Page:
The ad for this 20-year-old group calls them "One of the greatest rock 'n' roll bands in the country." Speaking of their albums, that boast is absolutely ludicrous; speaking of their concerts, it's absolutely true. The name stands for New Rhythm and Blues Quintet (or Quartet--it goes back and forth), but R & B is hardly all they play. Their consistently inconsistent LPs include bopping jazz, cloying kiddie tunes, catchy sing-alongs, and clever covers together with more-or-less straightforward roadhouse romps. The effect is fun and funny but just too haphazard and "what the hey" indifferent to be anything more than that: the records could very well have inspired some carefree postmodern style-slummers like Camper Van Beethoven, but NRBQ's albums are nowhere near as suggestive or far-ranging as this younger band's early output. Onstage, however, their name really comes to mean something. Here, the feel of R & B swallows up everything they play, and, in turn, the band swallow up the audience in their wild, sloppy, stomp-yer-feet-and-have-another-beer, partyin'-good-time mood. In fact, it's such a generous good time that, in this setting, NRBQ make youngsters like Camper Van Beethoven sound like a bunch of snotty, spoiled kids. If you've never seen them, it's almost worth going just because indifferent 20-year veterans simply aren't supposed to have so much fresh energy--I guess it just goes to prove that passion and commitment don't always go hand in hand. Saturday, Biddy Mulligan's, 7644 N. Sheridan; 761-6532.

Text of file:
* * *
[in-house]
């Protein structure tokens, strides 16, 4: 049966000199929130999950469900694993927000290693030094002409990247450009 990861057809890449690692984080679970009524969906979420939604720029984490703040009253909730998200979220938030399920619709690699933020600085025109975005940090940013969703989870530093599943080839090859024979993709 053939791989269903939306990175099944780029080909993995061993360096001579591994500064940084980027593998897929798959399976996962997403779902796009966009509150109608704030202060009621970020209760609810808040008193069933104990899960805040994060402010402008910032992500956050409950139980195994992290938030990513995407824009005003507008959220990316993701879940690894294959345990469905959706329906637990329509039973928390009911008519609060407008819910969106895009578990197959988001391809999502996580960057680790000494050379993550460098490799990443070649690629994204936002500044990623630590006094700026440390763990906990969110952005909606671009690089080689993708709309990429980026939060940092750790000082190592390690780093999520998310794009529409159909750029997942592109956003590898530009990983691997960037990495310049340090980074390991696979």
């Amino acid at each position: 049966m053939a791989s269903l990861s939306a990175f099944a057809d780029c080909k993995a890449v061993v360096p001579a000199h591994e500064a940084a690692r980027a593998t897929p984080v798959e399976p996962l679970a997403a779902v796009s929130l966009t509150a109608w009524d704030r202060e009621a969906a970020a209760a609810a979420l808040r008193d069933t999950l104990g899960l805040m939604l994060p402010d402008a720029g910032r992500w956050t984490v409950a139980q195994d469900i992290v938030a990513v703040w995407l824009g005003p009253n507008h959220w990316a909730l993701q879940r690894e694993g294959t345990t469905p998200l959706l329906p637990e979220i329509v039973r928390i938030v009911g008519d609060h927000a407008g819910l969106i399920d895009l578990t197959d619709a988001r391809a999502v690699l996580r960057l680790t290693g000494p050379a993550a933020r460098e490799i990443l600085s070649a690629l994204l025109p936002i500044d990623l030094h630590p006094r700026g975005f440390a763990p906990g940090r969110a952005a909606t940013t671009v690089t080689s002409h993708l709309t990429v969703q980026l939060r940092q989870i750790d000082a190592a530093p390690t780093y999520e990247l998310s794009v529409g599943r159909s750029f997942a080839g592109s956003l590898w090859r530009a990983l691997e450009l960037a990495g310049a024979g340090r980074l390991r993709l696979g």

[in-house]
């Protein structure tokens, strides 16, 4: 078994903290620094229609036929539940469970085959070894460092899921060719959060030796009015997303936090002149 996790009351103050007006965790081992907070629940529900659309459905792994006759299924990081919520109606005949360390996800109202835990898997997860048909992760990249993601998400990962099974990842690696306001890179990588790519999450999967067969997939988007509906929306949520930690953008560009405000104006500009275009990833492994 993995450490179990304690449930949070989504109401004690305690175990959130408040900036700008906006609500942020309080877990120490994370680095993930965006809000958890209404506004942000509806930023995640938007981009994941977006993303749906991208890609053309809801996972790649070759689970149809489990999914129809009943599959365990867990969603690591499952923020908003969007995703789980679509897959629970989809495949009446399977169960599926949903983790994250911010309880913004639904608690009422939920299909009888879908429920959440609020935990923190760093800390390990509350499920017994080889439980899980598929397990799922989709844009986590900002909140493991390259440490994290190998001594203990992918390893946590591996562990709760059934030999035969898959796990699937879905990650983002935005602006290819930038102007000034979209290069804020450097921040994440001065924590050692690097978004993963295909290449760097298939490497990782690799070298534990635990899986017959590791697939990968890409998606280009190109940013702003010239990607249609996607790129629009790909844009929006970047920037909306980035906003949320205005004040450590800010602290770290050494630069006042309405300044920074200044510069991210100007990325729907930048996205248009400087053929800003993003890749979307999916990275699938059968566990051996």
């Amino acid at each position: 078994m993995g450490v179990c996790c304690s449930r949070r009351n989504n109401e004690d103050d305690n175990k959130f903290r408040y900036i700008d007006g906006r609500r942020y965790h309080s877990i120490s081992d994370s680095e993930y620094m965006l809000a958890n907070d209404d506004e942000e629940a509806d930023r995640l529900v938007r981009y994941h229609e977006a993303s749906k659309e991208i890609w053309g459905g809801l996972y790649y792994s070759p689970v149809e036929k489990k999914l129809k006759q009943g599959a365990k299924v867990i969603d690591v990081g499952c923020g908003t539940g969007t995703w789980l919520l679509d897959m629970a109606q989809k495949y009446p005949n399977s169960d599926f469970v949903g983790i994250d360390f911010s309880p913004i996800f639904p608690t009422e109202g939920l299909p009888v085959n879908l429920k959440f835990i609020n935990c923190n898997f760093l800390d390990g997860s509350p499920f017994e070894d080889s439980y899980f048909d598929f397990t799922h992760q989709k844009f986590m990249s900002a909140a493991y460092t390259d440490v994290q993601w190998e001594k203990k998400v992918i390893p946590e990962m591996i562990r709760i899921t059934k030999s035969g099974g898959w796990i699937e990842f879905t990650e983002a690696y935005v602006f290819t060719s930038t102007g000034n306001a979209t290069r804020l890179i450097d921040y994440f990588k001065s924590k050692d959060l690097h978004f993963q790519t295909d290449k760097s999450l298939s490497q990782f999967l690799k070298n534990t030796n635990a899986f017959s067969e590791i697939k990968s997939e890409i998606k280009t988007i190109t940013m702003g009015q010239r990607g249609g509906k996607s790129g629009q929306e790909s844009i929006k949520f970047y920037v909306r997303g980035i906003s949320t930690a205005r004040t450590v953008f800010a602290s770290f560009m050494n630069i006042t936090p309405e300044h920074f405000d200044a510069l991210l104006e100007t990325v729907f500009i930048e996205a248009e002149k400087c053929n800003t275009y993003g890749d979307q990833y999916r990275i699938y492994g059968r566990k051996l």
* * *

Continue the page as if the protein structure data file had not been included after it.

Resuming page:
Art accompanying story in printed newspaper (not available in this archive): photo/Mike Saporito.